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  • Networking: The Strength Model

    Connections are the strongest form of induction into a newly opened job opportunity. People are the sole contributors to hiring for new positions and control who is placed where in the company, alongside the hiring manager. In general, there are two factors in deciding if you have a job: The human resource recruiter and the hiring manager. If either of these two decision makers hears of interest for a job through their network, those applicants get first shot at interviewing. The closer the connection between the decision maker and the applicant, the better chance for successful job requisition fulfillment. I consider this “The Strength Model” of networking because your network is your strongest bridge into the job market. To better explain this, view the model below.
    This model suggests that family is the strongest connection, where a hiring manager has a son or daughter that is looking for a job and it is filled almost immediately because of the network strength associated with the relationship. For example, if your father was a Director of Marketing at Proctor and Gamble and there was an entry level job opening in the marketing research department, you would have first pass at that opportunity. Referrals are the next strongest segment to this pyramid because an applicant is usually referred to a hiring manager, based on some level of expertise or job fitting. Referrals could be acquaintances that have been further developed by the art of networking or keeping in touch with an individual (establishing a relationship). You could be referred to a hiring manager by previous work such as an internship or by a family member. Finally, acquaintances are the weakest form of networking, because hiring members would rather hire an individual that they are closer in ties with, rather than someone they just met for the first time. You have many acquaintances throughout your life, many will soon forget you over time, but you never know if one might follow through one of these days.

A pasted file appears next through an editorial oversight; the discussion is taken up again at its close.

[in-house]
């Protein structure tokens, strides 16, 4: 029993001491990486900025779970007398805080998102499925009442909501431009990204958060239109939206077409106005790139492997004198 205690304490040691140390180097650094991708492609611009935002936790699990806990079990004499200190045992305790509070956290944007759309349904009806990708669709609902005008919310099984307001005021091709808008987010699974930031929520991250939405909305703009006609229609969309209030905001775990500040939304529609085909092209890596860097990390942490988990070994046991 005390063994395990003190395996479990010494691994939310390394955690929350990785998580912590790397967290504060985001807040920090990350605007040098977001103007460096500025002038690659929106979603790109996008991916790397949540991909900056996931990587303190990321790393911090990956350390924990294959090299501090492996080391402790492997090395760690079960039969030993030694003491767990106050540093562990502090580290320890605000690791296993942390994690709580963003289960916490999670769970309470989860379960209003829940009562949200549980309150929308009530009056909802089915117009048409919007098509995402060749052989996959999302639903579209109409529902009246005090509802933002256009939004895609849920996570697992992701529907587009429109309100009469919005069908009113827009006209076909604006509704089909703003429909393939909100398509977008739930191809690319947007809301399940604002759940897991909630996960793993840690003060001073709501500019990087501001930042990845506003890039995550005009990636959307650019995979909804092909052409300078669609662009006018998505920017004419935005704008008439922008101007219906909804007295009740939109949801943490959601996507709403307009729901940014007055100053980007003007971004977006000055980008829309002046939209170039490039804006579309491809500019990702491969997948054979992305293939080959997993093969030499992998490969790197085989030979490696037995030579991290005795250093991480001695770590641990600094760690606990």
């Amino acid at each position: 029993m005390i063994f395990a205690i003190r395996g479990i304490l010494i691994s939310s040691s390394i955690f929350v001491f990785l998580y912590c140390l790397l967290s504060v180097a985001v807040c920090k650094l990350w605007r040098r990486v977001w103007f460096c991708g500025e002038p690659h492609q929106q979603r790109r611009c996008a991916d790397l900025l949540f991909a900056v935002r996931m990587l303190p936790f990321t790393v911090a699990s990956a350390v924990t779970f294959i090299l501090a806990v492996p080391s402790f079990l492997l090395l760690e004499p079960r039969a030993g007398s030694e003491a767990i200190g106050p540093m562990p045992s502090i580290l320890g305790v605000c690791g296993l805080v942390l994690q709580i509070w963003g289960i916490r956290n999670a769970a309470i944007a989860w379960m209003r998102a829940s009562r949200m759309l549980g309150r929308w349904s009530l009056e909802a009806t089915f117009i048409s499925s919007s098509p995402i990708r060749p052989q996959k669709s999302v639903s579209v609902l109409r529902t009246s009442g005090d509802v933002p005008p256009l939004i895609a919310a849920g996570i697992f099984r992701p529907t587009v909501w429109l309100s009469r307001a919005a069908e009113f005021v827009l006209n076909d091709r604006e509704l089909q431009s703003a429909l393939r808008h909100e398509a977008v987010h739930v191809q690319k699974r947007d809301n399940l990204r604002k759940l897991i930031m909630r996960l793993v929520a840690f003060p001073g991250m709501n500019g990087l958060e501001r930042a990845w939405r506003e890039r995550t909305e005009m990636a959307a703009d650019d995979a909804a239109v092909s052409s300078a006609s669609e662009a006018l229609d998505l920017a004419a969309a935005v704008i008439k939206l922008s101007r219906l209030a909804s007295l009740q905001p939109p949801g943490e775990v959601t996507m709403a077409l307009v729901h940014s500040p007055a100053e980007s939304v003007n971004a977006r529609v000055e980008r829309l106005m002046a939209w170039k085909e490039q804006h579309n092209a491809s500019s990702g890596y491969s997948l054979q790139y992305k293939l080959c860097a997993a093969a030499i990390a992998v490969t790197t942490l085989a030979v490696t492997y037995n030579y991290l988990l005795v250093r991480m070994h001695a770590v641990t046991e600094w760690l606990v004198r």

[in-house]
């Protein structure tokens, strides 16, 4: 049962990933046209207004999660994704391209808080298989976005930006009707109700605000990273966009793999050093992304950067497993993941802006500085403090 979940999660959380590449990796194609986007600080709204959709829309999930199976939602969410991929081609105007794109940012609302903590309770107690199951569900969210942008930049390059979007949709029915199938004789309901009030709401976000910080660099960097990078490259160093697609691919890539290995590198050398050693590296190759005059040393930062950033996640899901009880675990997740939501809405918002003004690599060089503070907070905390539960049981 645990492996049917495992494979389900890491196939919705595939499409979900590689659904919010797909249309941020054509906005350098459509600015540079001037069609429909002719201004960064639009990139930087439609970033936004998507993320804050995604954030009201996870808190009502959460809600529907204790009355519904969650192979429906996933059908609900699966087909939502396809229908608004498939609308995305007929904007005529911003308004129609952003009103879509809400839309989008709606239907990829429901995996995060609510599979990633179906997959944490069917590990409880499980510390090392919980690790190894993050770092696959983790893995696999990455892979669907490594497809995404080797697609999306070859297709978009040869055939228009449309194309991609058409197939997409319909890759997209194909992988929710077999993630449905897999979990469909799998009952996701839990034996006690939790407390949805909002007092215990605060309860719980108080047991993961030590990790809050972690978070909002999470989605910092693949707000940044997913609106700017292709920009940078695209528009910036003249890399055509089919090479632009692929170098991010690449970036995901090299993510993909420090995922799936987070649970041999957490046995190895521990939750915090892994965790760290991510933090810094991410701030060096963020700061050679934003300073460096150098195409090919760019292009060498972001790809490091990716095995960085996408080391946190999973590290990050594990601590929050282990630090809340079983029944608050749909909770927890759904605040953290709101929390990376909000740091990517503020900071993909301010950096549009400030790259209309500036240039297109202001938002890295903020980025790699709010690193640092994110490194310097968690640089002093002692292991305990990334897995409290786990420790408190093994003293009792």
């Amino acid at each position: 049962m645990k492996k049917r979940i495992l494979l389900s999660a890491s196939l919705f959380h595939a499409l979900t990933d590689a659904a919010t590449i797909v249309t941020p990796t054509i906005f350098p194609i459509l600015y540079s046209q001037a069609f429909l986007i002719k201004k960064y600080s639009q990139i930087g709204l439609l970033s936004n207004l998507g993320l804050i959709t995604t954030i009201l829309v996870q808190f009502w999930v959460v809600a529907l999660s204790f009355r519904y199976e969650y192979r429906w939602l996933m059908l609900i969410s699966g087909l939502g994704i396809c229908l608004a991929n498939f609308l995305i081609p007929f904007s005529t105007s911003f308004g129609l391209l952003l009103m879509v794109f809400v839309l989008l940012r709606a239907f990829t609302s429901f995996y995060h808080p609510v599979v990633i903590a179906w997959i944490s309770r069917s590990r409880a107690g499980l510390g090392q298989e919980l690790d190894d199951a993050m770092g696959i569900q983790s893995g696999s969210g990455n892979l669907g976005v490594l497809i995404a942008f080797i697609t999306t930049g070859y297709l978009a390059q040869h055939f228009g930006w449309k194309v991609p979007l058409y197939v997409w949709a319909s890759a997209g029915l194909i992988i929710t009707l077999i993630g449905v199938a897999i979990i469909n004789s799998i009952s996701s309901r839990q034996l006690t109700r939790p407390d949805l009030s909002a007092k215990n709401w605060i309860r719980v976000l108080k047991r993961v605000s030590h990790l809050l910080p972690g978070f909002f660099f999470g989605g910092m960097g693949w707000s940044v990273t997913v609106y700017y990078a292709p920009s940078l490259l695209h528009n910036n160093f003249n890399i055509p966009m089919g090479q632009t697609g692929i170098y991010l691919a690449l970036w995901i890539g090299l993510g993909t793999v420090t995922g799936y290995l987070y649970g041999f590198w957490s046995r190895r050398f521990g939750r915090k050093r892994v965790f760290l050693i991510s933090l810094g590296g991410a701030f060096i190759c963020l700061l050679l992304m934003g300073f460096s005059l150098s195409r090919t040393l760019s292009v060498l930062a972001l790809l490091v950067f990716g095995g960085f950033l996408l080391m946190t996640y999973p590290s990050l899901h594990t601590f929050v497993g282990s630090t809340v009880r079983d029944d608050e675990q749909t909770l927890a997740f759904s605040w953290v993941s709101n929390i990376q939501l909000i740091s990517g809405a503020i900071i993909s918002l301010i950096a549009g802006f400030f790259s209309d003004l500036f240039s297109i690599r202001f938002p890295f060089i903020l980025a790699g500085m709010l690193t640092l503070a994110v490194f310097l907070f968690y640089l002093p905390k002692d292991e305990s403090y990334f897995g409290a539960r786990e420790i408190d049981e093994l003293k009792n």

If I were to rate your chances at each level of the pyramid I would say…..

    • Family: 90%
    • Referrals: 50%
    • Acquaintances: 5%

    Remember: Meet as many people as you can because you never know who is connected to whom in each others networks. You should strive to build relationships with your acquintances, in order to convert them to referrals, but family members are always the strongest!

    Dan Schawbel is the Managing Partner of Millennial Branding, a Gen Y research and consulting firm. He is the New York Times and Wall Street Journal bestselling author of Promote Yourself: The New Rules For Career Success (St. Martin’s Press) and the #1 international bestselling book, Me 2.0: 4 Steps to Building Your Future (Kaplan Publishing), which combined have been translated into 15 languages.

    Posted in Futures, Networking
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